The Big Ten used to be the league of coaching stability.
Rewind to the 2005 season, and the Big Ten featured seven coaches -- Penn State's Joe Paterno, Wisconsin's Barry Alvarez, Michigan's Lloyd Carr, Minnesota's Glen Mason, Purdue's Joe Tiller, Northwestern's Randy Walker and Iowa's Kirk Ferentz -- who had been in their jobs for at least seven seasons. Paterno obviously had been at Penn State for a lot longer than that, but Alvarez was in his 16th and final season with the Badgers and Carr was in his 11th with the Wolverines.
Look at the Big Ten coaching landscape right now. Only one of those coaches, Ferentz, remains. The next longest-tenured is Northwestern's Pat Fitzgerald, who took over following Walker's death in 2006. Indiana's Kevin Wilson, who just completed his second season, will be the longest-tenured coach in the Leaders Division in 2013. Eight of the Big Ten's 12 coaches will be in their first, second or third seasons next fall.
When was the last time the Big Ten had this type of coach turnover?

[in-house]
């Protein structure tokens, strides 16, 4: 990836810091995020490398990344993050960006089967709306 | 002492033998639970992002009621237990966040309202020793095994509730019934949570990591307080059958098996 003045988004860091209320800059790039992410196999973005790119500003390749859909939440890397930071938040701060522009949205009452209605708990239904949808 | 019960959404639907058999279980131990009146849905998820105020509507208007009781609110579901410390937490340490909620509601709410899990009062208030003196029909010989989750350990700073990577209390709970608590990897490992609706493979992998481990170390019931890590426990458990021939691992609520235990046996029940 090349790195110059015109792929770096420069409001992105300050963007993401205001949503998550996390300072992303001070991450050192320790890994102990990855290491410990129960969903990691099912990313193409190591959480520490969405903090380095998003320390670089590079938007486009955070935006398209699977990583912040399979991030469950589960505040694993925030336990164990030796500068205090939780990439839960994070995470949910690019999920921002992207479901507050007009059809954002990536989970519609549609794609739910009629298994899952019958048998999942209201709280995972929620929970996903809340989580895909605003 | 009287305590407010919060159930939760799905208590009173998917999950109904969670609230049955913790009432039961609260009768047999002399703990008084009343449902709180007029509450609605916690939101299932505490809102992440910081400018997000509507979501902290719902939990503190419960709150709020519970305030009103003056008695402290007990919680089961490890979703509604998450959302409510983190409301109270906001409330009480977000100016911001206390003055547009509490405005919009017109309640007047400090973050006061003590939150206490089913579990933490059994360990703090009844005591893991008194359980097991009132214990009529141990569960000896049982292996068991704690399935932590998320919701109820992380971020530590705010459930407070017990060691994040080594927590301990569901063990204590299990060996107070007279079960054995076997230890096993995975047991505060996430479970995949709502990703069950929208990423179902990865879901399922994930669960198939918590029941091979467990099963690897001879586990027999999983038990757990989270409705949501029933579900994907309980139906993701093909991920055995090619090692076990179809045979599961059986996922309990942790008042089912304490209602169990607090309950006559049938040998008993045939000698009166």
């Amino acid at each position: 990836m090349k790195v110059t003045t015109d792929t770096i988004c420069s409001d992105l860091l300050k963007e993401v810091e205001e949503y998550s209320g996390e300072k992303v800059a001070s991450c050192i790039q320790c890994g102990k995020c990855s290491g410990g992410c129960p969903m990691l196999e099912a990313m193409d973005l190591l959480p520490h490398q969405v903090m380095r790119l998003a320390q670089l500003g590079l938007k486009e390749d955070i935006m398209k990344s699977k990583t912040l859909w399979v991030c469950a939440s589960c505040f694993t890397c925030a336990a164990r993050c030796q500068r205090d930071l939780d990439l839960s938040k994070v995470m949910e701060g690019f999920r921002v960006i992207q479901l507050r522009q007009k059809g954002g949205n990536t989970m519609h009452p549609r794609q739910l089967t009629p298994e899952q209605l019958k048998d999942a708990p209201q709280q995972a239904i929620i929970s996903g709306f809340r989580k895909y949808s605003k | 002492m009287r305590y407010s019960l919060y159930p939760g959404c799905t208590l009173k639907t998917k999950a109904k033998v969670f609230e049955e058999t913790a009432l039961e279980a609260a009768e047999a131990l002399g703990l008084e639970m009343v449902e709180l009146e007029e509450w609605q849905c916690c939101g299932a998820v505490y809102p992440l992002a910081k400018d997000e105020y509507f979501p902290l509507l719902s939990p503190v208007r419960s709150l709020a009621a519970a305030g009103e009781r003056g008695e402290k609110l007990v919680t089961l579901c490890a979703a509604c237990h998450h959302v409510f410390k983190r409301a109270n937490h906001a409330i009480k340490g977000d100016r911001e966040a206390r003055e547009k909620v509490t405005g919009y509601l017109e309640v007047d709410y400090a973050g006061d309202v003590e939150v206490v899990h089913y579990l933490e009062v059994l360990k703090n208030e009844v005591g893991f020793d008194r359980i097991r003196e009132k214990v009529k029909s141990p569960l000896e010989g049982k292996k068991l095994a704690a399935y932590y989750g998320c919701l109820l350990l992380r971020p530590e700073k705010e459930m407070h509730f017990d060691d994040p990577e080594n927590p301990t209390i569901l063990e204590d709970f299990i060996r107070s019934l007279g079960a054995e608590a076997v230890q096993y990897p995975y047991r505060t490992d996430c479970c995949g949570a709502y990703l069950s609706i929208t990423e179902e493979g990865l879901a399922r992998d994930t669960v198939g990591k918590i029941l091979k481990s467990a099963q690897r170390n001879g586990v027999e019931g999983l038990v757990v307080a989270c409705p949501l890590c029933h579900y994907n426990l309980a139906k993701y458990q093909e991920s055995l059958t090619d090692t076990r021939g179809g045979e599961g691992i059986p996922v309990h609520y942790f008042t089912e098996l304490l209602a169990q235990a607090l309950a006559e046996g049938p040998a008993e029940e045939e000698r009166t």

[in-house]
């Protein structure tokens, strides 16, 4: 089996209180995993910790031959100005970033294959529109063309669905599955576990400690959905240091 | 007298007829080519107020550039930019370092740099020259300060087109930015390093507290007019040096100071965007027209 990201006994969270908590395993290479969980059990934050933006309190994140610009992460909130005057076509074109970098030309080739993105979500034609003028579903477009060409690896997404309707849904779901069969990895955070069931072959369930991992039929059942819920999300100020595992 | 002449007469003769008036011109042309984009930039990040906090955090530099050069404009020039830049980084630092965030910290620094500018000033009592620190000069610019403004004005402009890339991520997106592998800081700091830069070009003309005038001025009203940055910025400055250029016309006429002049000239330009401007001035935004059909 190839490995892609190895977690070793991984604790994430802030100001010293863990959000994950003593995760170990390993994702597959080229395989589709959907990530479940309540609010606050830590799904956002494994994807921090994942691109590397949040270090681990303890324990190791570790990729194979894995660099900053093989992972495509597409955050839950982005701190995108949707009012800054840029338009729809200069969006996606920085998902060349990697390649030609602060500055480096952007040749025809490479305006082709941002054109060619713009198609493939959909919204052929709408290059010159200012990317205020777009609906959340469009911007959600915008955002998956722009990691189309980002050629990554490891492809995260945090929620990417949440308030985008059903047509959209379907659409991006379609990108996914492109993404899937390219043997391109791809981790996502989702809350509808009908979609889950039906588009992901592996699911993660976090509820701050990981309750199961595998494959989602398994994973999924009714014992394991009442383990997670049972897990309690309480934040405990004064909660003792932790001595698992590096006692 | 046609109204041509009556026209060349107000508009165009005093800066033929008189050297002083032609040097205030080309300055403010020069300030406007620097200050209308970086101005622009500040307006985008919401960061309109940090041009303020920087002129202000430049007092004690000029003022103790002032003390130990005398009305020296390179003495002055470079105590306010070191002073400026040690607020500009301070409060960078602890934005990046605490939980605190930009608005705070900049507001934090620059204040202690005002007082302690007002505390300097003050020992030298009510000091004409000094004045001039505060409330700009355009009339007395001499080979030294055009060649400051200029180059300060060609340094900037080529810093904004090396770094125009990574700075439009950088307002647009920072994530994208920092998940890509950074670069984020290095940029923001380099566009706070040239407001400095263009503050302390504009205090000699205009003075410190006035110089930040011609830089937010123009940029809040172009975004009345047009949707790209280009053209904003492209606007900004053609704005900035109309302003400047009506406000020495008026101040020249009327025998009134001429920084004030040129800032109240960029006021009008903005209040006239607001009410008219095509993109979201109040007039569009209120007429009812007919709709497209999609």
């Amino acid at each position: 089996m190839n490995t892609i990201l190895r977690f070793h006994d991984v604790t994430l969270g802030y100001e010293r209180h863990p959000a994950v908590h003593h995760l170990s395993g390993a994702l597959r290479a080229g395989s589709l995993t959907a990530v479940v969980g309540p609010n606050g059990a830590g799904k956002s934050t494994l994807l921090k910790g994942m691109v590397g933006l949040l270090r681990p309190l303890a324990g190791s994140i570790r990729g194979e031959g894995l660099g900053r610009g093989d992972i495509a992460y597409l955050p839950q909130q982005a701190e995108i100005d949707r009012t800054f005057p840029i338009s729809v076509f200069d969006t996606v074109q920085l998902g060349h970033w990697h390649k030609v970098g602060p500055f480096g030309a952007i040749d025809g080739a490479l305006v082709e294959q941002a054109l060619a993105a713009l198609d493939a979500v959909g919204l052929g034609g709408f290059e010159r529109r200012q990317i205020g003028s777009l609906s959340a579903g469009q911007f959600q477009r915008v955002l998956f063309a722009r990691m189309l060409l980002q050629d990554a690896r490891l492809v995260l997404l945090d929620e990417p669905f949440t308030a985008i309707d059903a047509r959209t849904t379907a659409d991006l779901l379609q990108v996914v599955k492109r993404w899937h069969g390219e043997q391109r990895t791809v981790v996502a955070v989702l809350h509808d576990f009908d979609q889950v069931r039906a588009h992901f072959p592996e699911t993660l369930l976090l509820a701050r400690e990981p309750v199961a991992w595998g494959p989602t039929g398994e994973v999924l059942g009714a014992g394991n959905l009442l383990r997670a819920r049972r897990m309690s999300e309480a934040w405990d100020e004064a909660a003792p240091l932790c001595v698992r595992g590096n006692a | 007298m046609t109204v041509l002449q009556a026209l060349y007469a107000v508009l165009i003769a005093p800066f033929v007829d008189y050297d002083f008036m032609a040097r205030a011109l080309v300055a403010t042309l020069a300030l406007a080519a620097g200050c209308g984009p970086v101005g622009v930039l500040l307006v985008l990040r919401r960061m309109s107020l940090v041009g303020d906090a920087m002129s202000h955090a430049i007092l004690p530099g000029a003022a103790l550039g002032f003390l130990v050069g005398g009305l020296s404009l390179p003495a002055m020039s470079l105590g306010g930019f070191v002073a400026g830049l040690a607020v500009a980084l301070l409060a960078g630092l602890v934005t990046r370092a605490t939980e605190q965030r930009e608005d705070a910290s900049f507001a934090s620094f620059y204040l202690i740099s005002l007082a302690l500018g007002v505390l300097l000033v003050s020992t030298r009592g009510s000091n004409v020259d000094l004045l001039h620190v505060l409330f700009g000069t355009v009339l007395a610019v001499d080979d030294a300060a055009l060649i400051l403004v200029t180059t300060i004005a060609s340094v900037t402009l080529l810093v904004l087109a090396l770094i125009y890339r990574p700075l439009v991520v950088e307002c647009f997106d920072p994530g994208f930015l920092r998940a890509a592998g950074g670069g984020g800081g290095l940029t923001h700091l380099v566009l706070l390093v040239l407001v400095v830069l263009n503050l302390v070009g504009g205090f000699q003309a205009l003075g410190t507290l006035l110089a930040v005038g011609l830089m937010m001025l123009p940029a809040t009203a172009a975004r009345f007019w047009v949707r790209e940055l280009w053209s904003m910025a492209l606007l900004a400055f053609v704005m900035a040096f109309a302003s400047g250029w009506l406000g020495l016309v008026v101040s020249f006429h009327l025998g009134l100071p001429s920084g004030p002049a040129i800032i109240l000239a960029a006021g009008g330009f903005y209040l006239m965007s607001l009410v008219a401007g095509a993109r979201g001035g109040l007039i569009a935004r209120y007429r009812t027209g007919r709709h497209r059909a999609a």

You have to look to the early 1990s to find similar results. Six Big Ten teams made coaching changes between 1989-92: Illinois (after 1991 season), Michigan (after 1989 season), Minnesota (after 1991 season), Northwestern (after 1991 season), Purdue (after 1990 season) and Wisconsin (after 1989 season). The league had 10 teams until 1993, so the 60 percent turnover rate in a three-year stretch certainly was significant.
The bad news is the Big Ten's national profile struggled during that time, much like it is now. The league went 4-9-1 in bowl games between 1990-92 and had just two teams in the final rankings in both 1991 and 1992. The good news is things improved the next few seasons, as the Big Ten posted winning bowl marks in 1993 and 1994 and won three consecutive Rose Bowls. Several coaching hires made between 1989-92 worked out well, namely Alvarez at Wisconsin and Gary Barnett at Northwestern.
The Big Ten hopes history repeats itself in the coming years.